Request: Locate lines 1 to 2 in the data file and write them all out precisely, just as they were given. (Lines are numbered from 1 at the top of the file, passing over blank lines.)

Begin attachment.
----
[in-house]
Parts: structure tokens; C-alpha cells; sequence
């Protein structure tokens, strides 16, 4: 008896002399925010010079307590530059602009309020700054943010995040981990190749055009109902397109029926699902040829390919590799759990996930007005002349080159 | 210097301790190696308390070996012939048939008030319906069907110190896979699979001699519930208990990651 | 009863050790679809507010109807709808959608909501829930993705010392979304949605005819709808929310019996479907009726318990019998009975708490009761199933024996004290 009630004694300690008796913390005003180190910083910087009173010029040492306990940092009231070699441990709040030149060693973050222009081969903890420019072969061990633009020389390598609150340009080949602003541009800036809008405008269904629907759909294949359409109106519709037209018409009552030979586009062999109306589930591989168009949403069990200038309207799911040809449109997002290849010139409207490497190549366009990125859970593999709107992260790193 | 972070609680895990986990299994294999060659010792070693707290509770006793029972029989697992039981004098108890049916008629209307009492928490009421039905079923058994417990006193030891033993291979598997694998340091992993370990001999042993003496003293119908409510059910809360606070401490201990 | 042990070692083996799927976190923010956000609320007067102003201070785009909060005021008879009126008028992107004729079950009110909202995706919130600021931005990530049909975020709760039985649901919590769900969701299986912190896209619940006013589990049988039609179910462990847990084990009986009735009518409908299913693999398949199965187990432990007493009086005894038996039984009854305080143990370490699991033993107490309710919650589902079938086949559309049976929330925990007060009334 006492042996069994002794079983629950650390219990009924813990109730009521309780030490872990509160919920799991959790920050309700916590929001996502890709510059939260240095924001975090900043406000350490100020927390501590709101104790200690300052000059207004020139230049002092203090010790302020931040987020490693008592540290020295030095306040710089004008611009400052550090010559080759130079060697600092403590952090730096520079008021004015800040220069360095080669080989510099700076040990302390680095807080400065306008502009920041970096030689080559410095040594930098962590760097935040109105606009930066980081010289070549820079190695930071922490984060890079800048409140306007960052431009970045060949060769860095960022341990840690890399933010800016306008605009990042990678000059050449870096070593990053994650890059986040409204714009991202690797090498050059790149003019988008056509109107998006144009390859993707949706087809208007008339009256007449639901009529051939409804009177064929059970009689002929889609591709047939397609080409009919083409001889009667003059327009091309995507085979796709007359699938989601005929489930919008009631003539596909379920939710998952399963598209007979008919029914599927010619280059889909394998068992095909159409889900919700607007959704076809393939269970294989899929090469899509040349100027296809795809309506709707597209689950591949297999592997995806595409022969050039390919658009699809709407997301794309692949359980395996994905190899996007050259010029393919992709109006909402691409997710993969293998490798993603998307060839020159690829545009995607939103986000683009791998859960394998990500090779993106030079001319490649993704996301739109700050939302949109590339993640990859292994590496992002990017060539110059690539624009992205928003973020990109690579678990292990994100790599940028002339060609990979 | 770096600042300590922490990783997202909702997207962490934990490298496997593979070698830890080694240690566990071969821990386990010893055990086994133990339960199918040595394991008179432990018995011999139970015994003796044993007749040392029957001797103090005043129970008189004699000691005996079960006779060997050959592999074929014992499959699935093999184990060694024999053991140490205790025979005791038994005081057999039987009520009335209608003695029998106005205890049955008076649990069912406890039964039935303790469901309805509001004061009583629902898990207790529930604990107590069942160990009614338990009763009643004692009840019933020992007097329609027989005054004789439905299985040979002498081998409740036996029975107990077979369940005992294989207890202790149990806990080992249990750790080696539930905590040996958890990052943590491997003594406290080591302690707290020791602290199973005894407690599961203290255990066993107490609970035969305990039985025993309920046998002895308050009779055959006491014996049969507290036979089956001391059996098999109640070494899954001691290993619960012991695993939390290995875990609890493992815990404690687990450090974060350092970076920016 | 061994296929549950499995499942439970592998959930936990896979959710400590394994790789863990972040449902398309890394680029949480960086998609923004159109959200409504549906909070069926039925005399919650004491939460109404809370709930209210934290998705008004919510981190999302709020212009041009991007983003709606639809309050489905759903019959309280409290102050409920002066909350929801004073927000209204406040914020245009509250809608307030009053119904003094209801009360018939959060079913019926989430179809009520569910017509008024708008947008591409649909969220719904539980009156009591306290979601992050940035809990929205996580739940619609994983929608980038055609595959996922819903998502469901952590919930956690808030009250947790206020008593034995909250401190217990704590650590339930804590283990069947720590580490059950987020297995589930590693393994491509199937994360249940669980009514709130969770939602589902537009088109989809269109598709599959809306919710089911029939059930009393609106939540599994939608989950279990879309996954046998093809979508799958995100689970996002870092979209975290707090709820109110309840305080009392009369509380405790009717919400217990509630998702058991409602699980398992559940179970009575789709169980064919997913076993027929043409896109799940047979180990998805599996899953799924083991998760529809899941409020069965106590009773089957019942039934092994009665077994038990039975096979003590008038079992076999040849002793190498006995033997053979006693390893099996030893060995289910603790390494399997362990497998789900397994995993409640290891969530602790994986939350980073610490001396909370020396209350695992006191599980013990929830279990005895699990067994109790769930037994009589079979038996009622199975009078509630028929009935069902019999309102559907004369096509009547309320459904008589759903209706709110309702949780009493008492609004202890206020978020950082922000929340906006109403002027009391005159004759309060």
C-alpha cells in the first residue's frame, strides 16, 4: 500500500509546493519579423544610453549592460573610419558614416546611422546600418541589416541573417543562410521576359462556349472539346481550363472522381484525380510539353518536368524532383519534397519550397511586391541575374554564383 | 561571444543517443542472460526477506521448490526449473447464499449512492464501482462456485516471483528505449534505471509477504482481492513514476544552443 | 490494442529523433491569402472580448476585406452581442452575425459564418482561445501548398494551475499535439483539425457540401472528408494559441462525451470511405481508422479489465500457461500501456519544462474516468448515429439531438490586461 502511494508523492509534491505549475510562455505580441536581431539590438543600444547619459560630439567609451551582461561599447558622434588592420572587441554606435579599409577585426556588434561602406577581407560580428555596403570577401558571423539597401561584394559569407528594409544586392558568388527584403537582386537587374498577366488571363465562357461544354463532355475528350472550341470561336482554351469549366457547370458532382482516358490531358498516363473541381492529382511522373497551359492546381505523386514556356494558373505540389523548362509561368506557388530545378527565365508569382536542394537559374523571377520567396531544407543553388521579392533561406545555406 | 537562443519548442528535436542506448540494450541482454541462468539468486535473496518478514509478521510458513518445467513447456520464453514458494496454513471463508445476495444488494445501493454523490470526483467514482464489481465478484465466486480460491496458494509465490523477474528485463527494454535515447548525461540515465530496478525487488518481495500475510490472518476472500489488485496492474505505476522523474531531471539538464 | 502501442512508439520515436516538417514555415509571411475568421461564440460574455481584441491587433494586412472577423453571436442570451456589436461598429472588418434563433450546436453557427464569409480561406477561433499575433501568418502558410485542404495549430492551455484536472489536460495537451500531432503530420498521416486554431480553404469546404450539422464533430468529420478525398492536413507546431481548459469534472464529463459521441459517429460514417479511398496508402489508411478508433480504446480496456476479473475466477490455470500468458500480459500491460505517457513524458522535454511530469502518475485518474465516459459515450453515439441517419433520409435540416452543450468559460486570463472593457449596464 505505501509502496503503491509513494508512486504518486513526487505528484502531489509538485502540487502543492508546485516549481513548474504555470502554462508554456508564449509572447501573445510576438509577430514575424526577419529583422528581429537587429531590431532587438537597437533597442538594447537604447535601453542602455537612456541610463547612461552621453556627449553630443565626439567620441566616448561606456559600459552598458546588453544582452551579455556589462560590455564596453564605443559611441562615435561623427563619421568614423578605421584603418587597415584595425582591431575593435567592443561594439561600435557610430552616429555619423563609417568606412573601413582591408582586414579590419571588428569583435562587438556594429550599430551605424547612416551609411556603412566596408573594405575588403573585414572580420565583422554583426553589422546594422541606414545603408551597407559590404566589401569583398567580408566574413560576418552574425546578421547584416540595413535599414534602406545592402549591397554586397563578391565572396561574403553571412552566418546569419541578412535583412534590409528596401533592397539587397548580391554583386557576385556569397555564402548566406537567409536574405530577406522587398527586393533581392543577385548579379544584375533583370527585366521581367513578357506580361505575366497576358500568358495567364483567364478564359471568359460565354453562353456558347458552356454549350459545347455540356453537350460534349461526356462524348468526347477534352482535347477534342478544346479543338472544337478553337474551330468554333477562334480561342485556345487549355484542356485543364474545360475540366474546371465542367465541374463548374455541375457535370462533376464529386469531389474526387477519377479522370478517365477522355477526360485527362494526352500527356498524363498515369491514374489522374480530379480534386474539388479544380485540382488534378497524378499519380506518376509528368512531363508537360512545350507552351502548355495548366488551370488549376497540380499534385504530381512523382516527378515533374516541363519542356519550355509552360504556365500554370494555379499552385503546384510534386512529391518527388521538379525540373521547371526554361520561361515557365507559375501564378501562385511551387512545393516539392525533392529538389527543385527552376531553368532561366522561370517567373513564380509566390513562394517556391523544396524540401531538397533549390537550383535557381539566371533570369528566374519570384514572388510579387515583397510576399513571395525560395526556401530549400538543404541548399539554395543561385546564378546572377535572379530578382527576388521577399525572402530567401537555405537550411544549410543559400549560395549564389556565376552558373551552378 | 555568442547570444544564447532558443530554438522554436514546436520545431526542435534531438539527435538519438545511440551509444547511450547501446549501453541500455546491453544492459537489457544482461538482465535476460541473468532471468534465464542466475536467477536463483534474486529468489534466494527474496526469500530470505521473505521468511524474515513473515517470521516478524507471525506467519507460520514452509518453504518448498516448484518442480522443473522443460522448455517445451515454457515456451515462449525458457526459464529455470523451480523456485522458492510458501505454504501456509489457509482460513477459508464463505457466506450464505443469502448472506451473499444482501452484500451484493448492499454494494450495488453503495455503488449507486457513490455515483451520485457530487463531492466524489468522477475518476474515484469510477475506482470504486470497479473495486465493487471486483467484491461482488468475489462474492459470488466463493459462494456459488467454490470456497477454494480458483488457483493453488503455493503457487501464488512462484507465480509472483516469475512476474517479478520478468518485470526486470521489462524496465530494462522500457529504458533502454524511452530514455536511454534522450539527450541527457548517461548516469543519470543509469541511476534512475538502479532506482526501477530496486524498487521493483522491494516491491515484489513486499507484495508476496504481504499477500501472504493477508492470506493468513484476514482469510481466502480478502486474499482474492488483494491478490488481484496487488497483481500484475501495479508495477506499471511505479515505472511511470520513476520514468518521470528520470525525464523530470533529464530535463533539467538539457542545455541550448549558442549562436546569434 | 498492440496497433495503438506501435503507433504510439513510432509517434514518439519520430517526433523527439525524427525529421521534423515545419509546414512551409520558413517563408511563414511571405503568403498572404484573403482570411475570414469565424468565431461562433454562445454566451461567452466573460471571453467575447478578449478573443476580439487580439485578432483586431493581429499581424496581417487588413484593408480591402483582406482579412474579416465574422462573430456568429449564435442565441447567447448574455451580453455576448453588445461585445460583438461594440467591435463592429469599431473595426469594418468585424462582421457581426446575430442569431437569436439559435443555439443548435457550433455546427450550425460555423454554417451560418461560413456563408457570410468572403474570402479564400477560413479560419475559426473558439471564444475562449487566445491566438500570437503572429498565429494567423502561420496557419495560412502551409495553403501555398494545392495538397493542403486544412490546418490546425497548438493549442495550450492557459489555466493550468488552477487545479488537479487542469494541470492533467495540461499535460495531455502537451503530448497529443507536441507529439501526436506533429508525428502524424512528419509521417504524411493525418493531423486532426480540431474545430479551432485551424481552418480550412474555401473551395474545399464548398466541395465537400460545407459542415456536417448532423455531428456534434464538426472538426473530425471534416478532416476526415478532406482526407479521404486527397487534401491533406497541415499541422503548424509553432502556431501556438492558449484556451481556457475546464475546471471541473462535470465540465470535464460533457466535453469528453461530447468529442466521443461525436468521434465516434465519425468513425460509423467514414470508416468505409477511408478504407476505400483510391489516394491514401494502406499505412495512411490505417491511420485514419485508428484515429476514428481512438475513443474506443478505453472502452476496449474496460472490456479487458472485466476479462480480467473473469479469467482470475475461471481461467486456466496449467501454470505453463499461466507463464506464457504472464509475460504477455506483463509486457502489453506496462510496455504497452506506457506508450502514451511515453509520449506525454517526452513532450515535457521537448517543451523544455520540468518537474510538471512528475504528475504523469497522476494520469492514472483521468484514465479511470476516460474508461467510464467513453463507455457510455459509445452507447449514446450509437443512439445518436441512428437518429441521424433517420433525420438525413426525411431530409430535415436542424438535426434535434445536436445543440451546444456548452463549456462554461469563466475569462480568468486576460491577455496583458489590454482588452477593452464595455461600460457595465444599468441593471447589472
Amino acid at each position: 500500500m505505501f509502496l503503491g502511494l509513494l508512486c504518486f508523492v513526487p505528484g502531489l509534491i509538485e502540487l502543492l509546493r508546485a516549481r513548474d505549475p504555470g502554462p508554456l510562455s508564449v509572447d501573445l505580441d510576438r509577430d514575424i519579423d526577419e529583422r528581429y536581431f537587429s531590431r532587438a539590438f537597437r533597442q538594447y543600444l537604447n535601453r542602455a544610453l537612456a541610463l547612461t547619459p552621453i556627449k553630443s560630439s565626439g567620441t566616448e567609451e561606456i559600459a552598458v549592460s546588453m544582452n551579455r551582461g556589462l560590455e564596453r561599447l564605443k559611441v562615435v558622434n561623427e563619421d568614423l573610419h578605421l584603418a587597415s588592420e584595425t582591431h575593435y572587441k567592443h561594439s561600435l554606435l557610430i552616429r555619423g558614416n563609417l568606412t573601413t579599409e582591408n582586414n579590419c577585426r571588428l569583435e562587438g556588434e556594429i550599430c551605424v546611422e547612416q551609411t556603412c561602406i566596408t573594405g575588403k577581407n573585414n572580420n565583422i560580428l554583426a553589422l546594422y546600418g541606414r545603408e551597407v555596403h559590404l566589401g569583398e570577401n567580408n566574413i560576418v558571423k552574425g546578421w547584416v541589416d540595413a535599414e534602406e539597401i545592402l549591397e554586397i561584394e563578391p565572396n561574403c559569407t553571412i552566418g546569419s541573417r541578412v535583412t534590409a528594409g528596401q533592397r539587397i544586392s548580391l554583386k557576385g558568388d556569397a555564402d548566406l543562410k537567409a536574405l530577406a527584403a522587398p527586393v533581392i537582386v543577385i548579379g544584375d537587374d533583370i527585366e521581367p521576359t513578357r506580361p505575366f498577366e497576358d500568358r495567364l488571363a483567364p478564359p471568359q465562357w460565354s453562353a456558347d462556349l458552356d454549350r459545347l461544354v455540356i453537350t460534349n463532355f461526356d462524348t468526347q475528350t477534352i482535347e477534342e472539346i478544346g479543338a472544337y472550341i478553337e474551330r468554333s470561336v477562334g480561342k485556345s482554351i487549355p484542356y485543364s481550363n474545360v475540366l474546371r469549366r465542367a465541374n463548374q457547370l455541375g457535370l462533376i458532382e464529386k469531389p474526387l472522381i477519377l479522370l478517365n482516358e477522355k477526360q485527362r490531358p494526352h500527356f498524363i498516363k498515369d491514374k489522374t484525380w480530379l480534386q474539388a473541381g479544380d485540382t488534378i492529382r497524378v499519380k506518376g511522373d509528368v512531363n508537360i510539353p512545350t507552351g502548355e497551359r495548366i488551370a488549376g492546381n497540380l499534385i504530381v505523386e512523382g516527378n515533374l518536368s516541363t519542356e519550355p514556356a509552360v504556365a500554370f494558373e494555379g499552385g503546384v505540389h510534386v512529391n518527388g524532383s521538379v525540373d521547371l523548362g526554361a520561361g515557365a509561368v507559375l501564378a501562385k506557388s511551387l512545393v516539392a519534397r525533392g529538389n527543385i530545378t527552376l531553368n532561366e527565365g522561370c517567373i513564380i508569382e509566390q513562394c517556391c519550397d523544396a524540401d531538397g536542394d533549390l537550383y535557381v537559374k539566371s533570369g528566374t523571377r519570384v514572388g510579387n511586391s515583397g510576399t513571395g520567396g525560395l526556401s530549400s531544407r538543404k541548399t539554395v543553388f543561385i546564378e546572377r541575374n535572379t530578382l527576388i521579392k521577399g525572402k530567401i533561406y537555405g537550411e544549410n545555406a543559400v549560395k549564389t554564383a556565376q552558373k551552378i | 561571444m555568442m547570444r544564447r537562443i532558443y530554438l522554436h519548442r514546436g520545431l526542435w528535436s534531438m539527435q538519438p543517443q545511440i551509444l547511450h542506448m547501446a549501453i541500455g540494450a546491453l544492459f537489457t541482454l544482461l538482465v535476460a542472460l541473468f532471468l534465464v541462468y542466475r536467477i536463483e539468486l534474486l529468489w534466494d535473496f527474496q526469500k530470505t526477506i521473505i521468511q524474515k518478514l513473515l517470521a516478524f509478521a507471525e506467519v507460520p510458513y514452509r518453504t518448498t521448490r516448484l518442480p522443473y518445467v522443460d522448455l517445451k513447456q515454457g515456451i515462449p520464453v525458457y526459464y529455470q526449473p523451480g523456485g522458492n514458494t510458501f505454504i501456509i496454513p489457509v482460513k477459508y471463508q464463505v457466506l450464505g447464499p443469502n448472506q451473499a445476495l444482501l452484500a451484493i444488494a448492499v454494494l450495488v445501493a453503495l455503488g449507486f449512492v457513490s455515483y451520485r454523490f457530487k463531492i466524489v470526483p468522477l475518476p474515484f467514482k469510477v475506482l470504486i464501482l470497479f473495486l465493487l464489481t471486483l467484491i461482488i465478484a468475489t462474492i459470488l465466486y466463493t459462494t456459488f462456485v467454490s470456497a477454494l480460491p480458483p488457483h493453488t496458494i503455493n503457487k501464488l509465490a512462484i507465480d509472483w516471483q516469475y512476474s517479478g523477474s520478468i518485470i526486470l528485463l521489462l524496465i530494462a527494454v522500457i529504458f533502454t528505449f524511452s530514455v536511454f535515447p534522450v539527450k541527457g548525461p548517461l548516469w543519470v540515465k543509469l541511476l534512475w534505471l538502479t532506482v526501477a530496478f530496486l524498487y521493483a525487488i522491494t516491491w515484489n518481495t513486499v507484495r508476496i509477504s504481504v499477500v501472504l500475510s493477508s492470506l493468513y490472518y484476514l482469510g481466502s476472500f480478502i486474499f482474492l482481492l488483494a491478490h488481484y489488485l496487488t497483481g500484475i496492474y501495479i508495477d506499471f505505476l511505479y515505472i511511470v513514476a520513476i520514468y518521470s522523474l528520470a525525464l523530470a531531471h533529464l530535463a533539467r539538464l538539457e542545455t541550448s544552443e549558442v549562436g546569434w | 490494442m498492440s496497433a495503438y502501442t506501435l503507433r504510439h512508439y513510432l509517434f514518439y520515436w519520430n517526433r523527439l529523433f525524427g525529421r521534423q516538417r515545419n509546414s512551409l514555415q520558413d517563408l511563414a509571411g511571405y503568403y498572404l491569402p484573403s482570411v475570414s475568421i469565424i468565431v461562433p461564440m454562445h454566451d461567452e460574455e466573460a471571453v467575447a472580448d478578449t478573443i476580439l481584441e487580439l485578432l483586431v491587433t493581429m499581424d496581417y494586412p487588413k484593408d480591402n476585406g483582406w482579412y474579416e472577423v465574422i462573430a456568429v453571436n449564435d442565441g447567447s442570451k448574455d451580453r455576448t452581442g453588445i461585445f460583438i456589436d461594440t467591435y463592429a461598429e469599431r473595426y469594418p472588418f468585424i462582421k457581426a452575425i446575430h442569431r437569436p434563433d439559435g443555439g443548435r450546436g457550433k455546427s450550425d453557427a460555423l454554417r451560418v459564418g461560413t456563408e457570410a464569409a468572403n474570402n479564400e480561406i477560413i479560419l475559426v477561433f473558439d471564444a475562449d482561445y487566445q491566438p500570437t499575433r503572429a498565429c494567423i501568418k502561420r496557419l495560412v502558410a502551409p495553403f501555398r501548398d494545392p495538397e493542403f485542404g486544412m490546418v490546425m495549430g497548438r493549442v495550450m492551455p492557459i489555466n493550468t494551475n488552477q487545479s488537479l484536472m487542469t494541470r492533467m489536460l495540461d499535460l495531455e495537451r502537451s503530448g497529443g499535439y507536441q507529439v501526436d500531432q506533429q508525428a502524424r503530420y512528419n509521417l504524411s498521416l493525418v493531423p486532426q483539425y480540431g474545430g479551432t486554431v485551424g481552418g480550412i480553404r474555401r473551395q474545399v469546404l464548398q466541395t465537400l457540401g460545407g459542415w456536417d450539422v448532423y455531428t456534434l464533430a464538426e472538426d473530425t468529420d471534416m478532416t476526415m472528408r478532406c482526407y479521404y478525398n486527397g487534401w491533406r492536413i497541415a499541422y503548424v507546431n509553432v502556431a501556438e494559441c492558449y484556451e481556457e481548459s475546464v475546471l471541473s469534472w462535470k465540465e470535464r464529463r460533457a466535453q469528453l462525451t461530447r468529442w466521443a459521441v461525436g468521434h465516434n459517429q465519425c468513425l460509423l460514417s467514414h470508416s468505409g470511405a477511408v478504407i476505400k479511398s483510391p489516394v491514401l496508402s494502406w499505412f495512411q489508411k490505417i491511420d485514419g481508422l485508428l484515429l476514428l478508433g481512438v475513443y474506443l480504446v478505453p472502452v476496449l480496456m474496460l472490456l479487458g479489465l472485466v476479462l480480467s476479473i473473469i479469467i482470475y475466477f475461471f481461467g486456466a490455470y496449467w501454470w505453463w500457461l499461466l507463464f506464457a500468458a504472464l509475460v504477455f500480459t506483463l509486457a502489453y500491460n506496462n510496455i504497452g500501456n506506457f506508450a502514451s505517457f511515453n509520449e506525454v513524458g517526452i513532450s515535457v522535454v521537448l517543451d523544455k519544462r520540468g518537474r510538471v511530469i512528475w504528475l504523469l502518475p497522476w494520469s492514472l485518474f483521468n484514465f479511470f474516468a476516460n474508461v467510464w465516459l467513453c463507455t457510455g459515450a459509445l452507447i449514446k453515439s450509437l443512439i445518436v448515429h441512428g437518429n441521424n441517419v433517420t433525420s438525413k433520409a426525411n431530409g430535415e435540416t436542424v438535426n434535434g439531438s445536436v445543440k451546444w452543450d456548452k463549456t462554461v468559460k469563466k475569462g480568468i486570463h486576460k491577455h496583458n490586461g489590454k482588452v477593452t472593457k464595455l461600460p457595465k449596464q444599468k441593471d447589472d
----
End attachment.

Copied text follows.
[in-house]
Parts: structure tokens; C-alpha cells; sequence